Sure, you can do a few other things. Give you baby a Popsicle before the medicine to numb the taste buds. The same goes for the medicine. Put the medication in the refrigerator. Cold liquids don’t taste as strong.
Pacidose bypasses most of the taste buds and places the medicine on the back of the tongue. So you can chill the meds, chill the mouth and use Pacidose for a triple whammy to minimize rejection.
What if my baby spits up even something easy like Tylenol?
Try all the techniques above. If your baby has actually swallowed the medicine and is vomiting it back up, it becomes a little trickier. Most liquid is absorbed from the stomach in about an hour. If that time has past your child likely retained the full dose. If less time has passed, call your doctor to determine a re-dosing schedule or ask for a suppository.
How to give medicine to a toddler?
Older kids can sometimes be harder to medicate than infants because they are stronger and want more control. A toddler who refuses medicine can be a real challenge.
You can do three things. First, tell them the truth: they need the medicine if they want to feel better. And it may not taste good, but they need to take it. Once a child is about 3, he or she can understand logic so this sometimes works. You can also play the grown up card. “Being a grown up boy or girl means you have to do things sometimes that are hard.” Third, give a little control. Your toddler can choose when to take it, (before or after bath time) or choose which liquid to drink after the dose. You can offer milk or juice in Pacidose or from a cup as a chaser. Or a palate cleanser, as I liked to call it.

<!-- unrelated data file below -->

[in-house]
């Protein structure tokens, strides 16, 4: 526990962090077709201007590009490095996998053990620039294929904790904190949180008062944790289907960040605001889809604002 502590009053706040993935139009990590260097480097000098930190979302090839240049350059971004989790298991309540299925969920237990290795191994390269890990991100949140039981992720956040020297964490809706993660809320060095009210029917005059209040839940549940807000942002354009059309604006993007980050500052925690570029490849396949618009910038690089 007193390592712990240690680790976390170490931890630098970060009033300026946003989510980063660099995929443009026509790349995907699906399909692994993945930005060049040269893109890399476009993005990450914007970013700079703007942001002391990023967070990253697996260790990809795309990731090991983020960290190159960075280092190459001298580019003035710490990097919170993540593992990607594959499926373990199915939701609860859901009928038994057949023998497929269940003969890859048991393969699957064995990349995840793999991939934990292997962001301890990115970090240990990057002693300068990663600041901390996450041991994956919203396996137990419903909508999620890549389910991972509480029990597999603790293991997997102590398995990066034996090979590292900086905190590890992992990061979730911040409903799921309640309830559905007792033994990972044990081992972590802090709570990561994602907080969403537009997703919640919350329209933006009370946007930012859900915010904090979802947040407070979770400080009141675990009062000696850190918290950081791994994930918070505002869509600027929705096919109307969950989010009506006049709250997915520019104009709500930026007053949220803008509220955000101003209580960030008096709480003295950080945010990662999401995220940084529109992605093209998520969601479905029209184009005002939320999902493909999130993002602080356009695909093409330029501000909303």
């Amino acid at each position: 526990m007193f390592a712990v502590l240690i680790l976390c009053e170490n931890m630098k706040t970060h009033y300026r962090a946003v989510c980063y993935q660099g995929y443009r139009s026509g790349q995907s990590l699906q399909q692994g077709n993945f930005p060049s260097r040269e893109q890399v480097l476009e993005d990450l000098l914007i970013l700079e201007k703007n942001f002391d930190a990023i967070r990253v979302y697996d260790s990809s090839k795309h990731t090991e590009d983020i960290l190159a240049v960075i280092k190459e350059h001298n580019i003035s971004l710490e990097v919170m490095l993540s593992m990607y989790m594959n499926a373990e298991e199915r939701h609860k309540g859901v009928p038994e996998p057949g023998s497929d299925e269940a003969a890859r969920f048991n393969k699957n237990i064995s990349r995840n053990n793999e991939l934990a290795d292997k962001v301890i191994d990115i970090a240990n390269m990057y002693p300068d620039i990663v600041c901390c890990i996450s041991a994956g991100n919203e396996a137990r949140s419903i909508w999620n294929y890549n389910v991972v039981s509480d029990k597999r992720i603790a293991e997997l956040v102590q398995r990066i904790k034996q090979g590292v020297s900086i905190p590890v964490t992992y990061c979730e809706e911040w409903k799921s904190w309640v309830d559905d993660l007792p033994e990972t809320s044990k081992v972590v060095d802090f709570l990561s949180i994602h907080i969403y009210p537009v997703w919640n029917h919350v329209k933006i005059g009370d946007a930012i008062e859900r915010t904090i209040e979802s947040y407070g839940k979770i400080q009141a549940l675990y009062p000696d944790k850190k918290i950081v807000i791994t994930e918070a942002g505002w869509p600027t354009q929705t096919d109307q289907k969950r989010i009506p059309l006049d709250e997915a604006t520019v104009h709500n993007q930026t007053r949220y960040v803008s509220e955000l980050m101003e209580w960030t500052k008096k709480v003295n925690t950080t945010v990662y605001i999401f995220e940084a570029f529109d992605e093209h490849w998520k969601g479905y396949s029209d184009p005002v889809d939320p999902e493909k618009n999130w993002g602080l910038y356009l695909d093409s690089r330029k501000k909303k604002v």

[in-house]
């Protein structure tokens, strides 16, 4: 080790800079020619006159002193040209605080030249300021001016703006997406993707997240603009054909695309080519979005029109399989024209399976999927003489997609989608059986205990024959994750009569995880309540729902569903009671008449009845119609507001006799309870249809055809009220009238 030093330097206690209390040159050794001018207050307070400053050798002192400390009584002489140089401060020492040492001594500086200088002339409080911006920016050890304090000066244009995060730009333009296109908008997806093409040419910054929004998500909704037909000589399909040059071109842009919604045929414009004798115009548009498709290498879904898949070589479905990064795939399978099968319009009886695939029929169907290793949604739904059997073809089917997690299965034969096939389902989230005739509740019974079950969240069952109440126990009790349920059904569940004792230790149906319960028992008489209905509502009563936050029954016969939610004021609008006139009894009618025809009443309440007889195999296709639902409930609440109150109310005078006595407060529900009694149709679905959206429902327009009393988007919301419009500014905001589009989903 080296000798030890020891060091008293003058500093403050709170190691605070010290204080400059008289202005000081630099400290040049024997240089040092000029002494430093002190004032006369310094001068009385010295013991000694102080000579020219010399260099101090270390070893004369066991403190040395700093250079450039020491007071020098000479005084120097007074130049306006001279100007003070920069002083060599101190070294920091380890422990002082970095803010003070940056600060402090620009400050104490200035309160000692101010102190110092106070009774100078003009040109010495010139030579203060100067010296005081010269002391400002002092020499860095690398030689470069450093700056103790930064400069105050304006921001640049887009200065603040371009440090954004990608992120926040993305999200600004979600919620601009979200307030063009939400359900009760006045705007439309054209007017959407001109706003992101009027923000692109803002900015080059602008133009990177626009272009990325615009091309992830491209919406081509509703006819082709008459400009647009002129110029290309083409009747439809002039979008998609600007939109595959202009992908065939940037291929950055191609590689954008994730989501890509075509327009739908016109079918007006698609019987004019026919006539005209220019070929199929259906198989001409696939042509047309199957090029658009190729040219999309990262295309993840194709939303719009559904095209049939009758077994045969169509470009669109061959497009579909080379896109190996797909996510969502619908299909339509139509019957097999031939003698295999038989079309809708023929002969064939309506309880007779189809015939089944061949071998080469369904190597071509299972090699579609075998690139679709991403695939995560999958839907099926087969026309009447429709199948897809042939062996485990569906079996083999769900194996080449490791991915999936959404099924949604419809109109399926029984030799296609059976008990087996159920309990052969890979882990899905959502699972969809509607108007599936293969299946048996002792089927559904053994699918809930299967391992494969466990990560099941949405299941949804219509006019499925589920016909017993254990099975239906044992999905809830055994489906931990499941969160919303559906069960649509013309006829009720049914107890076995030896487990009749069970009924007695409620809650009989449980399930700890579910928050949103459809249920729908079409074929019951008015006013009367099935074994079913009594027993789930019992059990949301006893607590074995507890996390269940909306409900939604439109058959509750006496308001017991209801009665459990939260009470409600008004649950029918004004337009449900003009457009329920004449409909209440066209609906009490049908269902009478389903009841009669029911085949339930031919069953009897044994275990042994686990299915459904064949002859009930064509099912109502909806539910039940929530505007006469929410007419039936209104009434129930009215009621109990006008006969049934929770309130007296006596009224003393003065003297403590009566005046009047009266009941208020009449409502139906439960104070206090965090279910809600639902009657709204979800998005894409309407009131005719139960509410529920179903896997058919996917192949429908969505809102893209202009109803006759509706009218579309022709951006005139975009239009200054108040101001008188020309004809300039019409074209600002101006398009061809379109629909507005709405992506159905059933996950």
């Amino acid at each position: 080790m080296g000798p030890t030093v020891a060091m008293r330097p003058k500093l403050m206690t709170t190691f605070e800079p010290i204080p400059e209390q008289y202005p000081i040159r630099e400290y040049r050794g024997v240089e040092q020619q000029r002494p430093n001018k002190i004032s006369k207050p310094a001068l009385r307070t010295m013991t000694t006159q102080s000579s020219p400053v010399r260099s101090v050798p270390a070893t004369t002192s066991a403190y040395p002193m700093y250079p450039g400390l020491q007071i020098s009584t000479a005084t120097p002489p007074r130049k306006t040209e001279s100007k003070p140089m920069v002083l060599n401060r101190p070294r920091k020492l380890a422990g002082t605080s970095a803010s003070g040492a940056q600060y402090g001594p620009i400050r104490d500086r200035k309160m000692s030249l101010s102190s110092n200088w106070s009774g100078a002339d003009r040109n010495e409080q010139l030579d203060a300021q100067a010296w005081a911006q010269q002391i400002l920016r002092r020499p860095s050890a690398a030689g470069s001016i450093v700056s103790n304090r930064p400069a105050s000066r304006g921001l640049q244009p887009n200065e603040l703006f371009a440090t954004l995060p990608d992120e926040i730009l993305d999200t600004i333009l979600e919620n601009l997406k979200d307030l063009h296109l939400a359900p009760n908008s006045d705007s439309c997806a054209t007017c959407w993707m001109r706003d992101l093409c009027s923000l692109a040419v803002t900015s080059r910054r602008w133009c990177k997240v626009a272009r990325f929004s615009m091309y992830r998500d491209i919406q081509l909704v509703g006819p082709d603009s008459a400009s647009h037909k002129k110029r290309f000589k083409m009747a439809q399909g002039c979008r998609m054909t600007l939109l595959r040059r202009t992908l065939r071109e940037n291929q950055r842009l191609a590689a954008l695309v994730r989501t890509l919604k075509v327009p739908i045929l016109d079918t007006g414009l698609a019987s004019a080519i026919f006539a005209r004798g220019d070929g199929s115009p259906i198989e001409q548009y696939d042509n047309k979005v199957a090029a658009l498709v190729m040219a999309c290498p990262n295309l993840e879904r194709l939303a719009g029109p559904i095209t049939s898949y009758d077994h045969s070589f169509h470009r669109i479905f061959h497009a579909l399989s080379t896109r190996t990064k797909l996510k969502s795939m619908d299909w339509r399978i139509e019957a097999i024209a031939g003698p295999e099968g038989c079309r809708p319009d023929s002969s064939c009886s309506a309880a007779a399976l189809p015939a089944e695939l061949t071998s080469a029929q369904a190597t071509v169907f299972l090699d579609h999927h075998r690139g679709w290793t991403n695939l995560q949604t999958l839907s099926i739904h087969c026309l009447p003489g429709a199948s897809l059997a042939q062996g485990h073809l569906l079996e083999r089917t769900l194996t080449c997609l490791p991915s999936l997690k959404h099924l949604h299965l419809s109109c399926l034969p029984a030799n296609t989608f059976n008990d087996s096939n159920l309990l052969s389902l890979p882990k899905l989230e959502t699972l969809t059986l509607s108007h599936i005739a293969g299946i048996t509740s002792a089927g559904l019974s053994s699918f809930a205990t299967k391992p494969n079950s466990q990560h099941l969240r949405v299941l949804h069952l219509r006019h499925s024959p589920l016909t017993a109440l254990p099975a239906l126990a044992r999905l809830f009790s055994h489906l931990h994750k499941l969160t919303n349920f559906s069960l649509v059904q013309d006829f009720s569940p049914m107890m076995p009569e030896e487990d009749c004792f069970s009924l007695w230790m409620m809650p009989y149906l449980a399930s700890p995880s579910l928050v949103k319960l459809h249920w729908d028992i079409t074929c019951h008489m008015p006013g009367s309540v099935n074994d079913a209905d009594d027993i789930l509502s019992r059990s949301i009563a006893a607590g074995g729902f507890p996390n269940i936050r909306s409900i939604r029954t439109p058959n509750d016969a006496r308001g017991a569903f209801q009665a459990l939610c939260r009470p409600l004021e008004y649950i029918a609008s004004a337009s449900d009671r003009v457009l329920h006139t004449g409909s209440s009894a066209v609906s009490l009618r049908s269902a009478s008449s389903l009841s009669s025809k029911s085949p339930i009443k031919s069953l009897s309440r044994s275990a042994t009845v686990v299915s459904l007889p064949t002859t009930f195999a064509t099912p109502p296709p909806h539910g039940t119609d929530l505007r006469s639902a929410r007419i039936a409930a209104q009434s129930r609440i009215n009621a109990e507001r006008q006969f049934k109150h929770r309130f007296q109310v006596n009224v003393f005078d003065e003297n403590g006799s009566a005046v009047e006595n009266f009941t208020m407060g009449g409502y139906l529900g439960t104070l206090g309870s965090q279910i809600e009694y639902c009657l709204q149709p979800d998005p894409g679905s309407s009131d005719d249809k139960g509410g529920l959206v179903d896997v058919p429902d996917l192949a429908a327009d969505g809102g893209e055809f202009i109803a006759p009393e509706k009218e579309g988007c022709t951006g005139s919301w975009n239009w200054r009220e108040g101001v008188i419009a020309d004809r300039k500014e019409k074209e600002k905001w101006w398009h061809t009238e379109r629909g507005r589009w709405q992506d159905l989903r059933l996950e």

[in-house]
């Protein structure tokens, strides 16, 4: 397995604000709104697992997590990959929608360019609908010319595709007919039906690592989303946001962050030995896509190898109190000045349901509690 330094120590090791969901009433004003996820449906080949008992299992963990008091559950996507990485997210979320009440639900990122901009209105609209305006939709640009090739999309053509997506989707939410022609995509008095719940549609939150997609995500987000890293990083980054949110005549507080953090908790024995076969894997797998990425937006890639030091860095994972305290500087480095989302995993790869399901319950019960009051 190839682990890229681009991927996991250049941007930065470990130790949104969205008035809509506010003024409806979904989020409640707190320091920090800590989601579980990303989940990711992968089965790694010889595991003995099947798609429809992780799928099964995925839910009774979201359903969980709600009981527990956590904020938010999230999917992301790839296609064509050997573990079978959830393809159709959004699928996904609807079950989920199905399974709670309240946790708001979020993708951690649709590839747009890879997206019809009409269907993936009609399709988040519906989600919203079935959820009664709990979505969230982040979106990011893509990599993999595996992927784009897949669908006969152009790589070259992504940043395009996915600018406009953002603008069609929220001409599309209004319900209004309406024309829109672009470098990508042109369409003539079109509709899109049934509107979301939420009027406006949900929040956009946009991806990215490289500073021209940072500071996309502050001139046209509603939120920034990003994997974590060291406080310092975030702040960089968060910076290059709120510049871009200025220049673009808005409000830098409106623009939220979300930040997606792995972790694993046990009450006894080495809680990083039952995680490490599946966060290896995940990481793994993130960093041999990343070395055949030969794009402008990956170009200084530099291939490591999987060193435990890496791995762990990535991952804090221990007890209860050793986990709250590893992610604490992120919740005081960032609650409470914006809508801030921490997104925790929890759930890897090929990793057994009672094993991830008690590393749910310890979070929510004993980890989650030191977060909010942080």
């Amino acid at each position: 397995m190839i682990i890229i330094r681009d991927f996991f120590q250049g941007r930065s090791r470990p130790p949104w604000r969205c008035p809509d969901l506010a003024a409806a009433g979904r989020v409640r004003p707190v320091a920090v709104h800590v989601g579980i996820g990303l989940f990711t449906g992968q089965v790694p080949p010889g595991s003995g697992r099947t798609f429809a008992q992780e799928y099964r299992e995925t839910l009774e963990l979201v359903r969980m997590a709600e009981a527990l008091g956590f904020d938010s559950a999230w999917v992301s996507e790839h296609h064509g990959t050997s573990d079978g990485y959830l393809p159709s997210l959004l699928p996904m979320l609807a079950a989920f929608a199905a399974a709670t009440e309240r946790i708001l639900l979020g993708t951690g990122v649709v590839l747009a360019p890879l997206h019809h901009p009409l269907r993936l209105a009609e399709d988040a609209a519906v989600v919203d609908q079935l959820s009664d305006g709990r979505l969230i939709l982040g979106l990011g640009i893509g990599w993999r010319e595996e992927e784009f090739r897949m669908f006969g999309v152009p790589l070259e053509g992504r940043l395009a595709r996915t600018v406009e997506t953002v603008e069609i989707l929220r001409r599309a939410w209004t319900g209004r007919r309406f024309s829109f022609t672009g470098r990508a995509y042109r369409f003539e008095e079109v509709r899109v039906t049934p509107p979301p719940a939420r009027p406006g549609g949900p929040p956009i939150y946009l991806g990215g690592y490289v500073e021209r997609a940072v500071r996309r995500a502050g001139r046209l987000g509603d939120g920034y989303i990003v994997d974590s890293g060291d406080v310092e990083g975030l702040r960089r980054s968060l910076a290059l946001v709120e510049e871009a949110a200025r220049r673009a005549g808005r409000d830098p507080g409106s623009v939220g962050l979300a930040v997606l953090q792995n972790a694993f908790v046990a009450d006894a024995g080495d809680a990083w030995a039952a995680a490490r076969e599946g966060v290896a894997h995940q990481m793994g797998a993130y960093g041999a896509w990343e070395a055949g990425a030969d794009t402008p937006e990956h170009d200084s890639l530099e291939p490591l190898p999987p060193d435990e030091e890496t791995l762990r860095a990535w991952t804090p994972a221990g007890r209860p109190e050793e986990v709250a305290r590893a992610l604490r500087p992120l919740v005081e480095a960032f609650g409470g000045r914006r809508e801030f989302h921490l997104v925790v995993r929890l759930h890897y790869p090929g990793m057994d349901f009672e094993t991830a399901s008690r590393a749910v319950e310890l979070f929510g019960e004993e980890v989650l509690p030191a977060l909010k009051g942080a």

Are there any other tricks to help my older child take medicine?
Don’t forget the Oscar awards. Your child can play the doctor and give a stuffed animal the “medicine” (water). You can help your child draw up the liquid and give it to a stuffed animal. Miraculously the stuffed animal will dance around with joyful health.
What about over the counter medicine for cold and flu to my baby?
Avoid over the counter medicines for your young child. Many studies show that cold medications for kids under 6 are not helpful and may be harmful. You should check with your doctor for any medications that are not specifically recommended. A better way to treat runny nose, cough, and congestion is lots of TLC, fluids, rest and room humidifiers.
Lastly, it goes without saying, but I will say it. Keep all medicines and nonfood items out of reach of your kids. Be smart with you little ones.
With Father’s Day around the corner we asked one of our dad friends to share what Father’s Day means to him. Our guest, Cole Johnson is a father of seven sweet children and husband to his high school sweetheart, Daisha, whom he has been married to for 15 years. Cole loves playing ukulele with his eldest daughter, coaching his son’s football team and taking his youngest on walks to find bugs. Here are his thoughts on the meaning of Father’s Day!